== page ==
The first two weeks of June are historically rainy in my area. This year is following tradition with showers popping up in the early morning, mid-afternoon, or evening hours almost every day. The weather forecast is calling for cloudy skies up until the weekend, so I am not sure if we will get to see the full moon on June 9.
June’s full moon is known as the Full Strawberry Moon, named by the Algonquin Indian tribe to signal the start of ripening strawberries. Tribes in Europe called it the Full Rose Moon, and it is also known as the Hay Moon since hay harvesting often starts this time of year.
Though I don’t particularly care for the gray skies that come along with the rains, I don’t mind the sound of a gentle rain or running and biking in the rain when the temperature is warm. Something about listening to the low drumming sound of a gentle rain on the roof or pedaling along to the rhythm of the rain makes me feel at peace, even if the world around me is far from tranquil.
When the raindrops fall and hit an object, part of the energy from the motion of the fall is absorbed by the object and part is converted to vibrations that create sound waves.
Sound waves are unique because they are:
- Mechanical, which means they can travel through a medium such as air or water, but cannot travel through a vacuum.
- Longitudinal, which means the disturbance created by the vibration travels in the same direction as the wave.
- Pressure waves, which means they have compressions and rarefactions, or high and low pressures within the wave.
The amplitude of a sound wave is determined by the peak of the compressions or rarefactions. The amplitude, along with the frequency or speed of the vibration, determines auditability, or loudness, of the sound.
The amplitude of a gentle falling rain is lower and is interpreted by the brain as a non-threatening sound. This is why the sound of rain can be so relaxing to some people.
Rainy Day Memories
Growing up, I distinctly remember trying to help my grandmother mow grass in between the downpours of the first weeks of June. Gram was never one for patience or nature’s sudden changes, so the rains made her rather cranky. By coincidence, the Three Rivers Arts Festival always occurred during the rainy spell. The festival drew many people to the city of Pittsburgh, which is about 20 miles away from our rural home.
The television news Gram watched at noon and in the evenings had daily stories about the festival artists and events. Gram used to blame the festival for all the rain, “The arts festival is in town. We’ll have showers and thunderstorms every day until it leaves.” (I can’t repeat the rest of what she would say, as it usually contained more than a few swear words).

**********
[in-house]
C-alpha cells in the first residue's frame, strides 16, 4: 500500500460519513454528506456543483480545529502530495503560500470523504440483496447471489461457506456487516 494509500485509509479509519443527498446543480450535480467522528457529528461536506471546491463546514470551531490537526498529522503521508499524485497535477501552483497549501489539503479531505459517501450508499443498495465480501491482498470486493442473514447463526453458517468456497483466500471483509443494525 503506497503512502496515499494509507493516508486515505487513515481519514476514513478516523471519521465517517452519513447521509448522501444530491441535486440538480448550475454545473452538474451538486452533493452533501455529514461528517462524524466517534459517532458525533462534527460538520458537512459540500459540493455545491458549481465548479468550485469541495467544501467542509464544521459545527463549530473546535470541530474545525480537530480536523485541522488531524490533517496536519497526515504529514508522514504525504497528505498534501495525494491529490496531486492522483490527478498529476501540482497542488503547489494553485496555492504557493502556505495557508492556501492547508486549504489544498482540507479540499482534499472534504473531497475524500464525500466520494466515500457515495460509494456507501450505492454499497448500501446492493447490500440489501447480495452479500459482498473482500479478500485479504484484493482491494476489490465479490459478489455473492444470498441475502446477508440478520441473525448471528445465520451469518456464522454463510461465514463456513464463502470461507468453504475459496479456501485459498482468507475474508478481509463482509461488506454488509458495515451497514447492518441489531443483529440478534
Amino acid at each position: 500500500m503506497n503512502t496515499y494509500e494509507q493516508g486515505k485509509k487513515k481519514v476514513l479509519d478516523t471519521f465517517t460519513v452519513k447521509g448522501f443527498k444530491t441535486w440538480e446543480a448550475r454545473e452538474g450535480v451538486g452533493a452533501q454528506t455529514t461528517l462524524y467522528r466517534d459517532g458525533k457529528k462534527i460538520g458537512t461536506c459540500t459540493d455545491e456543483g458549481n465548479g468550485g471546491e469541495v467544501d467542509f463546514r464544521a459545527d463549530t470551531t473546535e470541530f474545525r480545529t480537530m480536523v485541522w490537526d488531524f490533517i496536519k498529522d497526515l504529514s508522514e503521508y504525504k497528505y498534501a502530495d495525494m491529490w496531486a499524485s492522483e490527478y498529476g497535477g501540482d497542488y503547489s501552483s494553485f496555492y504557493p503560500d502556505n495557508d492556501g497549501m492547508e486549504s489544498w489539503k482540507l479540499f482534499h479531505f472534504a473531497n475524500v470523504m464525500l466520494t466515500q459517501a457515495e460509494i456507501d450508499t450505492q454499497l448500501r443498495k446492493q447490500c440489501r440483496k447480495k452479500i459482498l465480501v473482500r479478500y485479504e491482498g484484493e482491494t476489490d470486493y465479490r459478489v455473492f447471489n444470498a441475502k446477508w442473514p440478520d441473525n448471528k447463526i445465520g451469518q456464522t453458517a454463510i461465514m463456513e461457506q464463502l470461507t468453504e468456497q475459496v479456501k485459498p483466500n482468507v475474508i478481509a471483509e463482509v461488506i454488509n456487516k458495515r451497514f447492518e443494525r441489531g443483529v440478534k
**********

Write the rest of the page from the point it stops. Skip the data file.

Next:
Back then, we did not have all the toys and conveniences of today’s world, so Gram sometimes had her hands full keeping my sister and me busy when we visited (which was pretty much every day since we lived just a field away and took a daily walk through the field to see what Gram was doing). However, Gram did her best, playing cards or supervising while we built Legos on the kitchen table. We also helped her clean out cupboards, do dishes, vacuum, and wash clothes.
As we went about the chores, Gram told us stories of her childhood spent growing up with eleven siblings on a farm. The stories always fascinated my sister and me, no matter how many times we heard them. We learned about our Croatian heritage, how our great-grandparents immigrated from Yugoslavia to the United States, and what Gram and my grandfather (who passed away very young, well before I was born) went through in their first years of marriage. In hindsight, we had quality time well before the concept was made popular, and this quality time was usually made possible by the rain. God was at work in our lives way back then, and we did not even know it.
Adventures in Automobiles
Gram usually became antsy by the third day of rain (as did my sister and I), so she would take us to visit our great aunts (Gram’s sisters or sisters-in-laws) or other relatives. We piled into Gram’s old four-door, brown Plymouth and off we went, windshield wipers and raindrops flying in the wind as the whitewall tires sped through the bends and hills along the way. Gram knew all the good back roads and side streets to make the trip more adventurous. Occasionally, we’d have to detour due to summer road construction, which allowed us to learn more roads, streets, and routes (and a few new swear words).
Sometimes, Gram would turn on the AM radio, but most times she told stories about different sights along the way, explaining how some farms came to be, where certain roads or stores got their names, or what used to be in a particular location.
I don’t remember thinking much about God back then, but I do remember Gram having a St. Christopher medal hanging from the rear view mirror. One day, I asked her about the medal. Gram explained that the medal was for protection, and that St. Christopher watches over all travelers, no matter how far they are going. Though Gram was not the most religious person in the world, she sure did believe in the power of St. Christopher and kept a medal in her car until she was no longer able to drive.